May Issue 2010
Contemporary Indian cinema has changed drastically over the last few years and this change has ushered in bold storylines, skimpy outfits and risqué colloquial dialogue. However, if you still miss the melodrama, the traditional outfits, large kothis and teary dialogue from days of yore – then you’re in luck.
Sadiyaan begins in the days following Partition. A Muslim child who is separated from his parents during their migration to Pakistan, is found by a Hindu couple, Amrit (Rekha) and Rajveer (Rishi Kapoor), and after a futile attempt to find his parents they happily adopt him and raise him as their own. As a young adult, Ishaan (Luv Sinha) falls in love with a Muslim Kashmiri girl, Chandni (Ferena Wazeir), and after a period of courtship, the two decide to tie the knot. But religion stands in the way – how will their parents agree to the marriage?
In an act of extreme love and sacrifice, Amrit reveals to Ishaan that he was originally the son of a Muslim couple, Benazir (Hema Malini) and Pervaiz (Javed Sheikh). Once the truth is revealed, Chandni’s parents are satisfied and Ishaan’s real parents are sought out from Pakistan and informed about their son and his upcoming nuptials.
The reunion of Ishaan with his birth parents proves thorny and complicated, and we witness how relationships of love can reign over relationships of blood. Now that Ishaan has two mothers, he is thrown in to the helms of chaos as he figures out his convoluted new life. A major part of the plot revolves around the two mothers and how they cope with their respective roles in Ishaan’s life. It is endearing to watch how they struggle to do the right thing for their son – often treading the boundaries that lie between selfishness and selflessness. Benazir remains in denial about her son’s indifference towards her, while Amrit rips out her heart for the sake of Ishaan’s future happiness, much to Ishaan’s dismay. The fact that two of India’s most dignified actors were cast in each of the senior roles adds a touch of class to the movie, for without their exceptional acting, the movie might have fallen flat with its flimsy script and potholed plot. Debut actors Luv Sinha and Ferena Wazier put on mediocre performances, but manage to please the audience with their naïve yet cutesy acting skills.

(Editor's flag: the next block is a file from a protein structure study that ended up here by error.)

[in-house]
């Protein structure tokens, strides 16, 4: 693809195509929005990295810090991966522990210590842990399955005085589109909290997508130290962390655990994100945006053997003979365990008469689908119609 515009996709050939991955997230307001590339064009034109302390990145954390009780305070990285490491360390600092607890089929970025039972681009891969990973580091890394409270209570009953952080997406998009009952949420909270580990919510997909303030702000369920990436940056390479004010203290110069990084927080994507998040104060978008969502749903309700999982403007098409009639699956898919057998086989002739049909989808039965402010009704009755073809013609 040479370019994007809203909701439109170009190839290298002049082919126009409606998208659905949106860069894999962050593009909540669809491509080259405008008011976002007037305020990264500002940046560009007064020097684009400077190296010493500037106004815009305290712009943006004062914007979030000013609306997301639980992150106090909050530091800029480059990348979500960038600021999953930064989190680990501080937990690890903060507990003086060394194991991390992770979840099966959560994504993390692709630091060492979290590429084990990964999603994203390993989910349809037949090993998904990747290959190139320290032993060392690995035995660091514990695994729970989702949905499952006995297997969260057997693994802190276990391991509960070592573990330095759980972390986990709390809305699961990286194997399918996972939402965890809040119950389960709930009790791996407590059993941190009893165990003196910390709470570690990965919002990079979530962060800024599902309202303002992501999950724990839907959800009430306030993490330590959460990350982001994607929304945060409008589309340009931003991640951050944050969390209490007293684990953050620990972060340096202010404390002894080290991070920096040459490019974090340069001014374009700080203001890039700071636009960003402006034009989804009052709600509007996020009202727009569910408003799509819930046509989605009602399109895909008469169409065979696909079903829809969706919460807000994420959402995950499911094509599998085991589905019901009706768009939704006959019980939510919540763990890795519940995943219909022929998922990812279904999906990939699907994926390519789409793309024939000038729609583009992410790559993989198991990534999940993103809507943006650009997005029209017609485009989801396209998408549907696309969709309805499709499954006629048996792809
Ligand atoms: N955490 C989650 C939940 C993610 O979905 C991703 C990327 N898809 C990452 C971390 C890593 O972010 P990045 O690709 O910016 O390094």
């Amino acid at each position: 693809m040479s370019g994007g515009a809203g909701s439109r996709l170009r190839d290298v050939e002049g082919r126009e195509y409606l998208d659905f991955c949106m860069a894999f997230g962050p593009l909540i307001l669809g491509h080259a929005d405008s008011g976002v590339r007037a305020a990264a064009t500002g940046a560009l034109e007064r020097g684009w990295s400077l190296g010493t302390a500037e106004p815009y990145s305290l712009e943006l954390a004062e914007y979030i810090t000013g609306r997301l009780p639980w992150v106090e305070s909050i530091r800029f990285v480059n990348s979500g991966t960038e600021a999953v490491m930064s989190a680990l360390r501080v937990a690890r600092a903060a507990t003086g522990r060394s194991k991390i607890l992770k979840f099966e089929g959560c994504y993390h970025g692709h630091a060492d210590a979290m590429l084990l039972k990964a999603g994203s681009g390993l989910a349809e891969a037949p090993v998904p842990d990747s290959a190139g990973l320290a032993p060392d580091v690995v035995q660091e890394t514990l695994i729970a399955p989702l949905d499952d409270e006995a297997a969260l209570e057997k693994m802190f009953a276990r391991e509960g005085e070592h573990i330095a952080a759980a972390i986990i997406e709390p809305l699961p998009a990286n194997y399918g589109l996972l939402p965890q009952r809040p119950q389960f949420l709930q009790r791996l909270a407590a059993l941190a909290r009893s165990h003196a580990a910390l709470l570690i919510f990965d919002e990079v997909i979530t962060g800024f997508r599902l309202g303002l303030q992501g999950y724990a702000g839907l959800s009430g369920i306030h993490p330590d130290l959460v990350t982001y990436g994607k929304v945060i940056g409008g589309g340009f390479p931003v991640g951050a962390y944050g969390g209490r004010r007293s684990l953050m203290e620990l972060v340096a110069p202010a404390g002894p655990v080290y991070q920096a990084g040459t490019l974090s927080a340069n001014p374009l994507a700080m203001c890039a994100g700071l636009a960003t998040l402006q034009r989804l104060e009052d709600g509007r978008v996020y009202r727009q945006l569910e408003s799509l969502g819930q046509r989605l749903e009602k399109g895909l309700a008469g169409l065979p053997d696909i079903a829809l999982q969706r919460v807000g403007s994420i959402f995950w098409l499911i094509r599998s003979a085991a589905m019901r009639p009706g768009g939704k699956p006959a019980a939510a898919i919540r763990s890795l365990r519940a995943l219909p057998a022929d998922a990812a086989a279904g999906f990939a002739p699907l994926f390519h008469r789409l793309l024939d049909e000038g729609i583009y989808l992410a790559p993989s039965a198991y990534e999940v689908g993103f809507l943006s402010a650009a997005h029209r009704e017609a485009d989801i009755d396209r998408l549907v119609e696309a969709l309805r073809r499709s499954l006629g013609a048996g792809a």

Sadiyaan may not be for the new generation of youngsters who demand fast-paced, high-energy movies, but it will definitely pull on the emotional strings of all parents who are wrought for such reminiscent family drama. Not only is it heart-warming, but the screenplay successfully renders the Partition genre in a new light, without focusing on the usual gore.